Why Indians and job aspirants are protesting against the new Agni path scheme of government of India?

Protests over the new defense recruitment path broke out in many locations two days after the government launched its Agnipath system for hiring soldiers across the three services, with hopefuls citing job security and post-service benefits as their main concerns.

Why Indians and job aspirants are protesting against the new Agni path scheme of government of India?

Why are job seekers so upset?

Two significant points raised by demonstrators are pension and job security. The previous system saw soldiers enlisting for a term of 17 years, which might be extended for certain personnel, and it resulted in a pension that was paid for life.

The Agniveers will not be eligible for pension benefits under the new scheme, which calls for a four-year term for the majority of employees.

Mohan Kumar, a protesting student from Bihar’s Chhapra, said: “This Agnipath scheme is just a placebo being given to unemployed youth. Even parents would now think twice before sending their sons to the Army just for four years.”

SK Jha, who runs a coaching center for competitive examinations in Bihar, said: “Just imagine getting retired just after four years. It is nothing but playing with their emotions in the name of giving them some skills before they retire. Students want the old system back.”

The two-year ban on Army enlistment brought on by the epidemic is also adding to the rage. Several applicants who turned 18 in the last two years are now asking for an age relaxation even though the Agnipath scheme’s recruiting process won’t start for 90 days.

One of the shouts used on Wednesday when protests in Bihar got underway was “Bharti do, ya arthi do.”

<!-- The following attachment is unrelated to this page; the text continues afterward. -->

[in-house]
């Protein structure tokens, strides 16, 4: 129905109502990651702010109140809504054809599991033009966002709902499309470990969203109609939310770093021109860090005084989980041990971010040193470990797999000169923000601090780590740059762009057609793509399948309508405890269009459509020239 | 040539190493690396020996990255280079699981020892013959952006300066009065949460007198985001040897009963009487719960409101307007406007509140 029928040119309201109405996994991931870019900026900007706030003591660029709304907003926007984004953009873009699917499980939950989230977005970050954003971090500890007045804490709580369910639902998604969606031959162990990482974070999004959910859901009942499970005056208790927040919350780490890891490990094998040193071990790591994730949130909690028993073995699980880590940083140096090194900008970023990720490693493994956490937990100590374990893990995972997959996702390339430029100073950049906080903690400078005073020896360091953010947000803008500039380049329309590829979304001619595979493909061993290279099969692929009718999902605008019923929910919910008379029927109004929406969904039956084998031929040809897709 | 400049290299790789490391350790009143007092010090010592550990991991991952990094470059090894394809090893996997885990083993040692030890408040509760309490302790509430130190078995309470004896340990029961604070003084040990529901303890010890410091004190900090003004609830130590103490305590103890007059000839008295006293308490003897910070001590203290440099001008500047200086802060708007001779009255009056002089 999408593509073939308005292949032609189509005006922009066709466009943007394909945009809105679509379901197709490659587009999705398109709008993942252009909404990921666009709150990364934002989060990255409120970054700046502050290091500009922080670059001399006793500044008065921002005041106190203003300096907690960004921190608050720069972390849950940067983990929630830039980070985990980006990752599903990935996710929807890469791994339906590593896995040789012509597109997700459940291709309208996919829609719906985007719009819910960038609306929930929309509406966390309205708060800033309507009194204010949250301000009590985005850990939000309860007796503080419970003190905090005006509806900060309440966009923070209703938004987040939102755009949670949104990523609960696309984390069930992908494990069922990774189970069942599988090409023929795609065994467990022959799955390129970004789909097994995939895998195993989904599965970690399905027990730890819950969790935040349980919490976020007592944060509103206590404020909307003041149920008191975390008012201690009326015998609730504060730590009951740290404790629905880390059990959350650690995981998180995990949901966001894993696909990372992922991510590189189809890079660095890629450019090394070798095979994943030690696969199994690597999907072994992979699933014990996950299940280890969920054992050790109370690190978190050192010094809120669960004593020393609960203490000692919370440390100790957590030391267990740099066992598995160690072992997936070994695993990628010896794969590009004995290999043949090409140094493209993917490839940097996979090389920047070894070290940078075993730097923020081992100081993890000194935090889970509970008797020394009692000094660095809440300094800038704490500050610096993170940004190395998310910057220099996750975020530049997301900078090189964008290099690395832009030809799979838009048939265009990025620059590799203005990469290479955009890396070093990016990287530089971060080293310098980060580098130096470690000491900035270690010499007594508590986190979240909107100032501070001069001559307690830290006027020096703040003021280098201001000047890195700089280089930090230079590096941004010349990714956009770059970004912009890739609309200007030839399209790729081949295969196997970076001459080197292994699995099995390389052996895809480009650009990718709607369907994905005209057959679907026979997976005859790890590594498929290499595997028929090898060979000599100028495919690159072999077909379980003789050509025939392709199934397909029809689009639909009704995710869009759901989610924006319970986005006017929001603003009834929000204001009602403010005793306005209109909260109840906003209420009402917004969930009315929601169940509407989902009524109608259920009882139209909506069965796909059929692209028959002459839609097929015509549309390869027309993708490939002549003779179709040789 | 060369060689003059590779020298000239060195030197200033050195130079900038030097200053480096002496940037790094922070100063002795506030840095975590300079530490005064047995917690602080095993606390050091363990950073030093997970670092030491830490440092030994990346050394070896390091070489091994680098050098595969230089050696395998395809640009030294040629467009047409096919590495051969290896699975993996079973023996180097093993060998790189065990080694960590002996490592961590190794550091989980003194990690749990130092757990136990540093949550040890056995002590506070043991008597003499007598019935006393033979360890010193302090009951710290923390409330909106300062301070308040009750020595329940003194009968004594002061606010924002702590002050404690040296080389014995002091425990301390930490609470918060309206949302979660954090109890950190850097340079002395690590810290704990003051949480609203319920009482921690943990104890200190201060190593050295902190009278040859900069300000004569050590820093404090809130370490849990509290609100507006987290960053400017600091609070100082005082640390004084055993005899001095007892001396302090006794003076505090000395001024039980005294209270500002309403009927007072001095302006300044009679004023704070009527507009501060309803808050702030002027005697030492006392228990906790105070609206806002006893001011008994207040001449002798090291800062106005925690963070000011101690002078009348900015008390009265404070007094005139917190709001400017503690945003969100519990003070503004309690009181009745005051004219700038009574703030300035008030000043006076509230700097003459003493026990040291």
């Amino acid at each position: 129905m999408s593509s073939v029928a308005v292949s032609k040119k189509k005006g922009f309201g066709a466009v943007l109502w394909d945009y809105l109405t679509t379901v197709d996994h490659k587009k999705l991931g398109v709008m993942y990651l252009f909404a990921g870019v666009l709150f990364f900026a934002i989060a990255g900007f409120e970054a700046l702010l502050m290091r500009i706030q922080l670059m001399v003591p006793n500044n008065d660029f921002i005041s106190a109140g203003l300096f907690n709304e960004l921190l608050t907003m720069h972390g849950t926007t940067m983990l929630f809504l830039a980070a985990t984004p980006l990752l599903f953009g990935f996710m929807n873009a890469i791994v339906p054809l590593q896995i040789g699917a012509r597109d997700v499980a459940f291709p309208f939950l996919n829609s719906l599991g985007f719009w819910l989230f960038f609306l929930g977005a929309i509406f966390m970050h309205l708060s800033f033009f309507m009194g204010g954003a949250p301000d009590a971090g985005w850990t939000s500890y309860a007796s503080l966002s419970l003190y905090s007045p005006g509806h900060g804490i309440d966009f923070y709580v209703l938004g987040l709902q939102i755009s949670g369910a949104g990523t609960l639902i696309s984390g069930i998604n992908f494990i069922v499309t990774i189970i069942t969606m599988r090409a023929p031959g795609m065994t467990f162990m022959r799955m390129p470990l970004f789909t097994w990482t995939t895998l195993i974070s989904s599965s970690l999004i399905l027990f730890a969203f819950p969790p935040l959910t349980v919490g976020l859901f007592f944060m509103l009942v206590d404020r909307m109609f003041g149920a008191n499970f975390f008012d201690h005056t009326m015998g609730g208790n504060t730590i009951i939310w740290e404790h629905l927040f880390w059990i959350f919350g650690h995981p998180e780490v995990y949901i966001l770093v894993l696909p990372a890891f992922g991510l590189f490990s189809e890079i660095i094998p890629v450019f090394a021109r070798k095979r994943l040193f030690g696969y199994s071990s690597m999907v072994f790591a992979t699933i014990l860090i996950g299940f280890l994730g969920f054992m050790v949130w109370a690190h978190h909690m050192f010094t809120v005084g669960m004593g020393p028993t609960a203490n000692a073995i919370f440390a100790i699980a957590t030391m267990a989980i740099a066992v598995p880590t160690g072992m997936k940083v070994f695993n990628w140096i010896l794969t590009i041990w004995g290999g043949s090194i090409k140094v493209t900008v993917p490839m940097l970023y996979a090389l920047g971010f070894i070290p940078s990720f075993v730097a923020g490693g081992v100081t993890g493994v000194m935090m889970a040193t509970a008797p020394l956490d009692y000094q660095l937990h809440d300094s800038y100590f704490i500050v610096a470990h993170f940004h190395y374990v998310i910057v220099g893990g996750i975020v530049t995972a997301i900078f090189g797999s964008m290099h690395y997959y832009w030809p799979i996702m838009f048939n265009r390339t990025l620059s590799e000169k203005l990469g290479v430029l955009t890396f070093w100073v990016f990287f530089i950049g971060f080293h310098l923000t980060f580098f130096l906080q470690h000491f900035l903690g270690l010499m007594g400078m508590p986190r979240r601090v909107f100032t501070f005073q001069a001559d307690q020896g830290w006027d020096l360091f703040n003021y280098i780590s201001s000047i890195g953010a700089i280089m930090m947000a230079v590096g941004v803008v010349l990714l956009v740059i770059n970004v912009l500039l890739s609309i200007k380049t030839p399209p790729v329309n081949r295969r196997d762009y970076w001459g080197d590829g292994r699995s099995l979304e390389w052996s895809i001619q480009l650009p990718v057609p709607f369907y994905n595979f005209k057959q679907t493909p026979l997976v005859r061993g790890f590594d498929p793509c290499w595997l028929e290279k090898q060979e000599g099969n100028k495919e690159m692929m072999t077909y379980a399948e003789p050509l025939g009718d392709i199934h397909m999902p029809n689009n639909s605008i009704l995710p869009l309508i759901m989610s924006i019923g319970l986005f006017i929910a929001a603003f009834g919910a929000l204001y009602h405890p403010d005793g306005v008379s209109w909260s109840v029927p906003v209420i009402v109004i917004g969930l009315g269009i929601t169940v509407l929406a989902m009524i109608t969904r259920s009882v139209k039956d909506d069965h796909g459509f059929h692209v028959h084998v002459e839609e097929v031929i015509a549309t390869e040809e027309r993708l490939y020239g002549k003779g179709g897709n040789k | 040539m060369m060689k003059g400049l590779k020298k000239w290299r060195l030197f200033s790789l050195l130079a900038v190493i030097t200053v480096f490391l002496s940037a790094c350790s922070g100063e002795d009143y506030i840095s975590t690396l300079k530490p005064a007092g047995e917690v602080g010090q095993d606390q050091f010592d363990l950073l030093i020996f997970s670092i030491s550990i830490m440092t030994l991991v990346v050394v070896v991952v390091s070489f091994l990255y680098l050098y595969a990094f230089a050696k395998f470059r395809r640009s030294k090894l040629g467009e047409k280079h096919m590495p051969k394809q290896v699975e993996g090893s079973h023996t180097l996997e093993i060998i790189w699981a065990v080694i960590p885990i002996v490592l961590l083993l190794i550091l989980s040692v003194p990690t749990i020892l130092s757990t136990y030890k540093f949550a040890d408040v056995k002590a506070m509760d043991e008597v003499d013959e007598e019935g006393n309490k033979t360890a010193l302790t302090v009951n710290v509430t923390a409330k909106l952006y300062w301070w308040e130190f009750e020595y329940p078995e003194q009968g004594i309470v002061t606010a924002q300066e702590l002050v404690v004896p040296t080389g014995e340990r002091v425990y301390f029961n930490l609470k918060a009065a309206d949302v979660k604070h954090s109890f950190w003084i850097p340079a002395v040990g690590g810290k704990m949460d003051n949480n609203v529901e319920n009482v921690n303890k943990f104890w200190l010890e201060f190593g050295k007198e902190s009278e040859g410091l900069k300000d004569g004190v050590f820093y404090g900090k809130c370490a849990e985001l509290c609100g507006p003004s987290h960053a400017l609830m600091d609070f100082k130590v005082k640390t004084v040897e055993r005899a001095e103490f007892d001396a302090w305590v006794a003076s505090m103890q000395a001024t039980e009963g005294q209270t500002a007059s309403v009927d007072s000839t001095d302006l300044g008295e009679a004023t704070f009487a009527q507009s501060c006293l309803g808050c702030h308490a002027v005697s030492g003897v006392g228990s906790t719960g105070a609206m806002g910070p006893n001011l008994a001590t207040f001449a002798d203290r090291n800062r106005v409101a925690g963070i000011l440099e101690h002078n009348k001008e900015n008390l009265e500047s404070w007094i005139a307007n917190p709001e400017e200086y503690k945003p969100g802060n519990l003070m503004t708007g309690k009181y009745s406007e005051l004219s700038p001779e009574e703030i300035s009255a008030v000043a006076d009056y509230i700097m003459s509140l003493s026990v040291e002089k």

According to Jha, up till two years ago, the Army and other defense forces had roughly 60,000 openings.

“There has been no recruitment for the last two years, and now the short-duration of service on offer has angered the students….There are examples when students prepare for such exams for four years. Are they working hard to get a job just for four years and remain unsure about what they would do next”, said Jha.

Jitender Bhadawar, a 23-year-old from Barwala, Haryana, who missed out on the opportunity to enlist in the military since he is now of age, said: “They have changed all the rules….Earlier, boys would prepare for five years in advance to join the Army. Why will they now do so for only four years of service? Virodh aur gussa hai (There is opposition and anger to it) and youngsters are sharing messages on social media platforms for a boycott.”

The Agnipath plan also envisions a recruitment process that is “all India, all class.”

Concerns have been raised about how the new recruits will be integrated into the current system, where the majority of Army formations are based on region, caste, or class.

Where are the riots taking place?

On Wednesday, protests erupted in the Bihar cities of Buxar and Muzaffarpur. Protests have recently moved to Jammu, Haryana, Madhya Pradesh, and a number of other regions of Bihar.

Protesters almost besieged bus stops and roadways in Haryana, stifling travel on the Gurugram-Jaipur expressway.

Angry applicants in Bihar barricaded rail lines, vandalised rail equipment, and tossed burning tyres across highways. On Thursday, Jahanabad, Buxar, Muzaffarabad, Bhojpur, Saran, Munger, Nawada, and Kaimur also reported protests. Aruna Devi, a BJP MLA for Warsaliganj, had her car damaged as well. She made it out safely.

At the Gwalior train station, a mob of 1,000 people damaged property, leading the police to use lathicharge.